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17 Dec

Regional areas must insist on high quality careOpinion

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I read with dismay last week an opinion piece on these pages headed ‘Childcare policy failing regional ’.It was written by Eugenie Joseph from the Centre for Independent Studies. The article attacked the regulation of child care in regional areas. Ms Joseph argued that professional qualifications and pay rates make child care businesses in non-metropolitan areas non-viable, leaving working parents without access to these basic services. Better, said Ms Joseph, to deregulate the child care industry and allow the market to decide.
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In other words, allow non-qualified people to deliver child care for lower wages. It’s the sort of free-market mantra that the CIS propagates from one sector to another. It’s snake oil stuff.

It is worth noting that the broader care industry is booming in the Hunter, with over 40,000 health and personal services workers, easily the region’s largest employment sector. The education and training sector, where child care is a part, employs a further 20,000 workers.

A worrying trend is emerging, however. Where these services’ workers are employed by a formal institution, like a school, a preschool, a hospital or a health clinic, it is highly likely they are professionally qualified. For example, teachers in the Hunter’s schools have university qualifications, just like teachers in schools in Parramatta and Bourke. Credentialling standards are the same whether the school is in Sydney or in regional NSW. The pattern for nurses is similar, with those employed in hospitals, city or country, more likely to hold higher education qualifications than those employed outside the hospital system.

The presence of quality trained staff is central to quality services irrespective of where you live. This is why training standards and staffing ratios are insisted on by trade unions and professional associations alike.Qualified staff with mandated staffing ratios guarantee high-quality services wherever you live. It’s sad the CIS opposes regulated standards. It’s ridiculous it sees no merit in country kids having access to qualified carers. Yet it is not just the ideological agenda of the CIS which threatens standards in human services. A new practice called personalisation is upon us and we need to be careful how it evolves.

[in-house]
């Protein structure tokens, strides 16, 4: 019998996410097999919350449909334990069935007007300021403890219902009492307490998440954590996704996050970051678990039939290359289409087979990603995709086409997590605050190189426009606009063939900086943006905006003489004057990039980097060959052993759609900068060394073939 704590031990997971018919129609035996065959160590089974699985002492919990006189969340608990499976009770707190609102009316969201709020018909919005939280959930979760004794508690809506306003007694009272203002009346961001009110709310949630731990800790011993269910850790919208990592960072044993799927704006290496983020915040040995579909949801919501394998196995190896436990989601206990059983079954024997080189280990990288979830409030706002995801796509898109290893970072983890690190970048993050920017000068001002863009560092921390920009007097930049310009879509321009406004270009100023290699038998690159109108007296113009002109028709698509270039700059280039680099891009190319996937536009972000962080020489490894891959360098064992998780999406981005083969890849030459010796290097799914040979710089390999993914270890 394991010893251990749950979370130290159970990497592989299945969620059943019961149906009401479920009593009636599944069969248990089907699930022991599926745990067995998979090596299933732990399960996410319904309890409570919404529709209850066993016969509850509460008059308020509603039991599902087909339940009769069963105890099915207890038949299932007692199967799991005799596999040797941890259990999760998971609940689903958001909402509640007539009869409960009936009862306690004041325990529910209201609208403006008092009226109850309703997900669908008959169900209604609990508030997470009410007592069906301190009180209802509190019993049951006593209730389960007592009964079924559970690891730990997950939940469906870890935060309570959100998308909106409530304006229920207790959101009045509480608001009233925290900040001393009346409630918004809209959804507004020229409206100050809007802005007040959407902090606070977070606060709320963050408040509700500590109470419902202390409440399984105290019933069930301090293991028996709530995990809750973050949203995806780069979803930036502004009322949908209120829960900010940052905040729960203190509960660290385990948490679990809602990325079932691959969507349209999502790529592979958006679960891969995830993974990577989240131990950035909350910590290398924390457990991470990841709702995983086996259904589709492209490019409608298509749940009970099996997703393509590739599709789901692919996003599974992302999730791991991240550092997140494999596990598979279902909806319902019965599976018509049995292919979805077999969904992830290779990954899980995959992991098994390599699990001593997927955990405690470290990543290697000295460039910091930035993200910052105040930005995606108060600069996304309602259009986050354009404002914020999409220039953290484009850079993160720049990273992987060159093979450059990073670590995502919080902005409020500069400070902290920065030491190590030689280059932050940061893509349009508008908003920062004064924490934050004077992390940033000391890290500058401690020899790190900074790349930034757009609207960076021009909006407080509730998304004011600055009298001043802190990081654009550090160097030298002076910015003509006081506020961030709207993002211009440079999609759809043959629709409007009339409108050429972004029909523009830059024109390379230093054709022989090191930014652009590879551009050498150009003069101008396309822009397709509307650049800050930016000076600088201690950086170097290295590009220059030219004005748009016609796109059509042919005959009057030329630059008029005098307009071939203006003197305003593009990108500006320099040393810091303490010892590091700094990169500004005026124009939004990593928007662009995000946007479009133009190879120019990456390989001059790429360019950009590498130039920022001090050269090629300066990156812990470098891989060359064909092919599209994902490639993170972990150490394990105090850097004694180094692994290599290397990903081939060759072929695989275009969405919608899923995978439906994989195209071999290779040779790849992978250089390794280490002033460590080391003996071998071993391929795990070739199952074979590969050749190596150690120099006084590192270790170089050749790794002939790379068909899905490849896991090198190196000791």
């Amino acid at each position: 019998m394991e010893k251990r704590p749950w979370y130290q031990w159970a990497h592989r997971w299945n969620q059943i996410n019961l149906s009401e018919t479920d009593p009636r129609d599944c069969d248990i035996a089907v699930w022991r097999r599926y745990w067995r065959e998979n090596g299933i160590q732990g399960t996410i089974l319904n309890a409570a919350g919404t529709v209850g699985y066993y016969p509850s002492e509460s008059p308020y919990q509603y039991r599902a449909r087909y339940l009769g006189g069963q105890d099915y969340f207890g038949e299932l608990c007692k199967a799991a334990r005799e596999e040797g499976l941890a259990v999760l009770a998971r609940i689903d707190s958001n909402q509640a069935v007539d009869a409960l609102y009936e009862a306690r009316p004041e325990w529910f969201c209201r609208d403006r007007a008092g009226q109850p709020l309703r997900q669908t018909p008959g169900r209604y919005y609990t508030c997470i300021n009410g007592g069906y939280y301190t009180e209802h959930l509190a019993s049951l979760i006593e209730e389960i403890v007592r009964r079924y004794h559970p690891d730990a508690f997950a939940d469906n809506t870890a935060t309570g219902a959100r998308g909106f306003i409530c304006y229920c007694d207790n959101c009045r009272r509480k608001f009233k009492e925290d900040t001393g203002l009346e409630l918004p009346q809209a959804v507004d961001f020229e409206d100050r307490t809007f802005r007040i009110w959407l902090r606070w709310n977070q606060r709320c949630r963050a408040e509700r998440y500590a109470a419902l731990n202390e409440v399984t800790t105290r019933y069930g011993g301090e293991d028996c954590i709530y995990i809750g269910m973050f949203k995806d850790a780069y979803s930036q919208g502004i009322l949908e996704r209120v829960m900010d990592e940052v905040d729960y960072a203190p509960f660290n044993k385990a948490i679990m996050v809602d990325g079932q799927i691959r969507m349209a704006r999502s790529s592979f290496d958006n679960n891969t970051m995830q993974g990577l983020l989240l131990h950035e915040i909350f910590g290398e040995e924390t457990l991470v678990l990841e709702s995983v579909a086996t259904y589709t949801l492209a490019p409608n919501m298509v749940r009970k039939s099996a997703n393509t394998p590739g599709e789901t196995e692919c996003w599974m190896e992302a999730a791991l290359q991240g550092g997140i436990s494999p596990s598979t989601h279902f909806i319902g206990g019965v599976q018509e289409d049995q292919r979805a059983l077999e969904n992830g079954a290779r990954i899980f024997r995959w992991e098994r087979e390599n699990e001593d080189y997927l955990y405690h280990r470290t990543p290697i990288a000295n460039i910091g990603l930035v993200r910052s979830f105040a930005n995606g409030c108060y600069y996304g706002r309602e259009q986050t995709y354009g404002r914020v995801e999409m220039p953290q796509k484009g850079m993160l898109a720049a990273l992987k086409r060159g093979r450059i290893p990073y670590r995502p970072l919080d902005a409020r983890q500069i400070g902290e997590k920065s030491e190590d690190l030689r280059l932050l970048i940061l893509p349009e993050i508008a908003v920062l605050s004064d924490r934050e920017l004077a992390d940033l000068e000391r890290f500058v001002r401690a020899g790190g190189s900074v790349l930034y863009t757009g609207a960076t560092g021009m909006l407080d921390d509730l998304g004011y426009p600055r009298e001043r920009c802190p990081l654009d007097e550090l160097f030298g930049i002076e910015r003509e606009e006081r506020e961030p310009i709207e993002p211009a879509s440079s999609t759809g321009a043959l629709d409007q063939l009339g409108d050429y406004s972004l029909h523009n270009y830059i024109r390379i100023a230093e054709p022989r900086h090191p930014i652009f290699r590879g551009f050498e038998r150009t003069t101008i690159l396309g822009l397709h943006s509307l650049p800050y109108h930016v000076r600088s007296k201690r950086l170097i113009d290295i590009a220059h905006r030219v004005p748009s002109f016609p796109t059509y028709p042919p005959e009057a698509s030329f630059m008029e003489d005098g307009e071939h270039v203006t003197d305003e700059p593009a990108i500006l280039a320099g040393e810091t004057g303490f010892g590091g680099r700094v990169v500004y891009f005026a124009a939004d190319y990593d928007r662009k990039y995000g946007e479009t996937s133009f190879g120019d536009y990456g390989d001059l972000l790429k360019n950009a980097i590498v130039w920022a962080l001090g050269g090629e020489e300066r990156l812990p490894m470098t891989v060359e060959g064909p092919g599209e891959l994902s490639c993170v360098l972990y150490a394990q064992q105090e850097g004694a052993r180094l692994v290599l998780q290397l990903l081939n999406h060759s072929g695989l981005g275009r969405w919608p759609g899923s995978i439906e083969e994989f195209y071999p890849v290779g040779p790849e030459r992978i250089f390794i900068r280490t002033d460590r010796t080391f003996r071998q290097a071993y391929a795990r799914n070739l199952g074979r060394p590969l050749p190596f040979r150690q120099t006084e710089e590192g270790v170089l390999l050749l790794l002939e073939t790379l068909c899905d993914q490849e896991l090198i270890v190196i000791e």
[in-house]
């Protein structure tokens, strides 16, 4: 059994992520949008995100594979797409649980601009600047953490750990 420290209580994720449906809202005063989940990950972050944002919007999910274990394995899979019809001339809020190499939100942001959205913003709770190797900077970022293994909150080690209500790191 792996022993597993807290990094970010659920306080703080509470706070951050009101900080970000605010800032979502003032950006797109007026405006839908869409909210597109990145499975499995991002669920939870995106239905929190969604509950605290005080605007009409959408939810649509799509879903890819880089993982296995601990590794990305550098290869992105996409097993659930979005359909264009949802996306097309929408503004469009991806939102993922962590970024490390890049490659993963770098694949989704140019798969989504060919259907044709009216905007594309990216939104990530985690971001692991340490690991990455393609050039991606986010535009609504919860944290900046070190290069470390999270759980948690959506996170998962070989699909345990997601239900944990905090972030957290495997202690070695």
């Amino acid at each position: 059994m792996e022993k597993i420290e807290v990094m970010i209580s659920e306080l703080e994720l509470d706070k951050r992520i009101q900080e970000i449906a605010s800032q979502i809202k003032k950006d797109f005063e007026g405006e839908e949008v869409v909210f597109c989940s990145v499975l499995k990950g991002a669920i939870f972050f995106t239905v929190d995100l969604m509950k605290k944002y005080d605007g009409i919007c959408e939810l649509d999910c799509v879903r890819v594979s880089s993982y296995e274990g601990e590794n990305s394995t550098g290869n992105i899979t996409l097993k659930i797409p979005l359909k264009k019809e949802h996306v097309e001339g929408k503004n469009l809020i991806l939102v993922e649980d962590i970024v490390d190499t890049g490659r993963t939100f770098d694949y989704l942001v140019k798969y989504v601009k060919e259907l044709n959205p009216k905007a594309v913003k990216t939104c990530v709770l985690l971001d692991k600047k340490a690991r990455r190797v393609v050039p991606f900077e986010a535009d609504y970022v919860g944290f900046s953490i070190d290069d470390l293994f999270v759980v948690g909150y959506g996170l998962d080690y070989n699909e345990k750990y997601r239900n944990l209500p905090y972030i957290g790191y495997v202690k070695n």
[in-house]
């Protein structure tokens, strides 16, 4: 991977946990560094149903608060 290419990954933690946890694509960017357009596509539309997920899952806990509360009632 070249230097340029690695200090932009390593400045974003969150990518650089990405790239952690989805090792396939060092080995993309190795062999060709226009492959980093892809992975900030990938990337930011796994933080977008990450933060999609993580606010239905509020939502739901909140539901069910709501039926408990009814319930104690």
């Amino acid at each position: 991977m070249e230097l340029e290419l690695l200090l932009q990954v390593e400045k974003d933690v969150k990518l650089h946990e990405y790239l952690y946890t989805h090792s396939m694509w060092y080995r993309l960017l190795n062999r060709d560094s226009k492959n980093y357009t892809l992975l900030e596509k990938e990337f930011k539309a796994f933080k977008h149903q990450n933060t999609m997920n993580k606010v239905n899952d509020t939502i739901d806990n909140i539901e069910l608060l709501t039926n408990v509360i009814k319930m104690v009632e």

Personalisation involves handing government money directly to individuals and households and letting them purchase the services they need. Personalisation is central to the National Disability Insurance Scheme. The NDIS moves control over disability services from managers in state-regulated institutions into the hands of disabled individuals and their carers. The ambition for the shift is to give the individual and the carer the main say in the delivery of services.

There are similar shifts to the personalisation of services in the My Aged Care program and in various health assistance packages.

Giving individuals and their carers control over spending on services has merit in the best of worlds. The personalisation of services means individuals and carers can tailor services to their needs, choose one provider over another, and maintain the dignity that comes from control over their lives.

The risk, however, is the threat to quality and safety standards especially in non-metropolitan areas where there is a limited pool of qualified carers to choose between. Moreover, away from the big smoke where trade unions, professional associations and the media are on the lookout for malpractice, there is a danger that corners will be cut and quality eroded, the wages of staff pared back by mean employers, and credentialling standards ignored.

A further complication with the personalisation of services in non-metropolitan areas is finding someone to intervene if there is a quality or safety issue. What do you do, ring a government call centre?

The CIS sees professional standards as impediments to free markets and is happy to see profit-making as the primary driver of human services provision. The rest of us see professional standards as the best way to ensure vulnerable people get the best care possible.

The quality of human services has always been central to regional prosperity in . Non-metropolitan regions need to insist on access to human services of the highest quality. We need to capture the best from the personalisation trend, but ward off the evils.

Phillip O’Neill is professor of economic geography at Western Sydney University.

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